I've been wanting to build a Home Theatre PC (HTPC) around Windows Media Centre Edition for some time now, but I didn't want to shell out for new hardware until I had fully evaluated MCE and tested that it would fit into our living room without causing too much disruption.
The first stage of the process was to acquire a copy of MCE. As I have an MSDN subscription this was not a problem :)
Stage two was to install MCE on a second hard drive so that if the evaluation went well I could simply drop the drive into the HTPC when it was built.
This was complicated slightly by a (very) brief flirtation with Linux. More on this and the joys of GRUB removal later.
Once MCE was successfully installed and the system was set up to dual boot both the existing WinXP Pro install and the new MCE installation I checked out the Media Centre UI and found that I liked it enough to purchase a MCE compatible DVB-T TV card.
A trip up a ladder with some cable cutters and an hour in the attic with a drill saw the sneaky diversion of a coax aerial cable from my son's room (he's only four, he didn't even know he had an aerial point!) to the house IT hub (the attic), and I found myself immediately in love with watching and recording Freeview through MCE.
So far so good. The next step was to test the whole thing in the living room with our old 4:3 Hitachi telly. This called for some decisions regarding cabling. The HTPC was running a Radeon 9600SE with DVI, VGA and s-video outs. Ideal really, as I can eventually use DVI when we get an LCD TV, and in the meantime s-video to SCART would work well on the old Hitachi.
The next thing was audio. I managed to find a cable in Maplins with a male SCART on one end and an s-video and two (red & white) phono connectors on the other. So the final cabling had a 2 phono to 3.5mm stereo adaptor splitting the audio signal from the HTPC sound card into the red and white cables, and the s-video carrying the video signal, all going to the SCART socket in the back of the telly. A bit of experimentation found that only the AV2 SCART socket could be s-video enabled, and once this was confgured in the TV's settings the HTPC worked perfectly, giving a clear picture and good stereo when in the Media Centre. The Windows desktop didn't display so well unfortunately, but it was usable in 800x600 and this is to be expected on an old TV. Also this will cease to be a problem when an LCD telly is finally connected up. (I've decided to wait for 1080p to come down in price before splashing out: I just hope it's months rather than years away!)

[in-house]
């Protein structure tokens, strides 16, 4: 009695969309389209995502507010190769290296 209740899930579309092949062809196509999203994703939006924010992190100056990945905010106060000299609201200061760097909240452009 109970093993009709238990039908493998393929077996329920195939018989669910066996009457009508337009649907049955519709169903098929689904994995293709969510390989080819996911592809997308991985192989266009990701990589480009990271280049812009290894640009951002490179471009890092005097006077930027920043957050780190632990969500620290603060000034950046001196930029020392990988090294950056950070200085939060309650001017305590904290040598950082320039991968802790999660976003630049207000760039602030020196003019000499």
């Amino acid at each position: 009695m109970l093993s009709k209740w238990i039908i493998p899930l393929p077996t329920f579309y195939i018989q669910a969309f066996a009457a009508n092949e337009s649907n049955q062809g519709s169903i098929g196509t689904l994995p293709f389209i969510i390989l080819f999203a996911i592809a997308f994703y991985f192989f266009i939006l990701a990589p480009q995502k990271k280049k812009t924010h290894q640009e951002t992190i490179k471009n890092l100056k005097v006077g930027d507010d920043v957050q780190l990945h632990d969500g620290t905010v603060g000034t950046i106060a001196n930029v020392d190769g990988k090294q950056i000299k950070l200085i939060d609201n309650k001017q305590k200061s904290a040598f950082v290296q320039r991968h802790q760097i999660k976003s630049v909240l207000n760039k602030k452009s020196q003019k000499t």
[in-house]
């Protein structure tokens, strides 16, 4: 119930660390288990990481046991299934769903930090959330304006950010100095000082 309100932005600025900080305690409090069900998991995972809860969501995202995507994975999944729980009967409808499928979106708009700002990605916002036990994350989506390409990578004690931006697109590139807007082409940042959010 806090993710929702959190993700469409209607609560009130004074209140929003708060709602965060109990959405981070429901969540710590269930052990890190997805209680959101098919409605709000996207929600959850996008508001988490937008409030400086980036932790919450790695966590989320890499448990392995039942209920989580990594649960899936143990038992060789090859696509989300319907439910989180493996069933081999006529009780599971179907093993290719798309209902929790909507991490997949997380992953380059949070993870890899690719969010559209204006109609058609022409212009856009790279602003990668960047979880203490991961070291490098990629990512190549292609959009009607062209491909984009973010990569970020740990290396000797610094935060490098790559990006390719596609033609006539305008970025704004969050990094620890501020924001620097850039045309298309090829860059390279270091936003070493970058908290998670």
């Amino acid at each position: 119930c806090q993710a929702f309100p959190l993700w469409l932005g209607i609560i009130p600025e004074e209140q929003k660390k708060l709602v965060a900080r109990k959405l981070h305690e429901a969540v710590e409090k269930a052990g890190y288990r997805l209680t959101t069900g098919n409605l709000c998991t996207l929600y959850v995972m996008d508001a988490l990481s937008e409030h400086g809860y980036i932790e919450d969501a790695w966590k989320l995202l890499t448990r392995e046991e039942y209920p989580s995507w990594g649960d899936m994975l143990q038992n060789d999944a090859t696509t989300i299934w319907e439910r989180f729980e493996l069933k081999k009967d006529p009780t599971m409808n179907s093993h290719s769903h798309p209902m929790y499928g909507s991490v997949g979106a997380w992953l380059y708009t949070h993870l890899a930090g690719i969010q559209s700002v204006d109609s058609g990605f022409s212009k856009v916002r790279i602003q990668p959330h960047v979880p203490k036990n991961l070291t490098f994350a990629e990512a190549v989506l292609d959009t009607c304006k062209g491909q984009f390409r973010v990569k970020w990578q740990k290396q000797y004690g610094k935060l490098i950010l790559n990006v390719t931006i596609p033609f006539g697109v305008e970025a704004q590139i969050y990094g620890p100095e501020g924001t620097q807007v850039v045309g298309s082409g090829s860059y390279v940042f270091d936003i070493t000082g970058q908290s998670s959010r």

One thing to note is that I also tried connecting using s-video to composite in (yellow socket) on the telly, but the quality was very poor. I had read that composite video was slightly worse quality than s-video, but was surprised at how bad it looked. S-video to SCART is really the only way I found of getting a good quality image in MCE on a non-HDMI TV.
So, I had one HTPC working very well in the living room, with two problems. Firstly it was still set up as a dual boot system and I needed my WinXP Pro drive back for my new gaming rig, and secondly the case and fans made the thing sound like a F-15 on rotation.
Now firmly convinced that both my and my family's very lives depended on getting the HTPC working silently in the living room I did a bit of research into silent PCs. I finally plumped for a Silverstone LC16B case and a 430W Coolermaster iGreen silent PSU.
The plan was to take the components out of the noisy case and install them in the silent enclosure, then build a high spec gaming rig in the old case using new components and the old WinXP hard drive (for now).
Before the two builds could begin I needed to make the drive containing MCE bootable, preferably without having to reinstall the OS. (This drive is the home of my BSG and Heroes torrents among others, and backing them up would be time consuming to say the least.)
There were a couple of problems. First off a small portion of the MCE drive was partitioned off with a Linux Fedora install, and in order to triple boot between XP, MCE and Fedora there was a GRUB boot loader in the MBR of the primary drive.
You can read how I dealt with the problems in this post.
Now the drive boots perfectly as if it had always had its very own MBR :)
I'm starting the build tonight, so we'll see how silent the HTPC really is...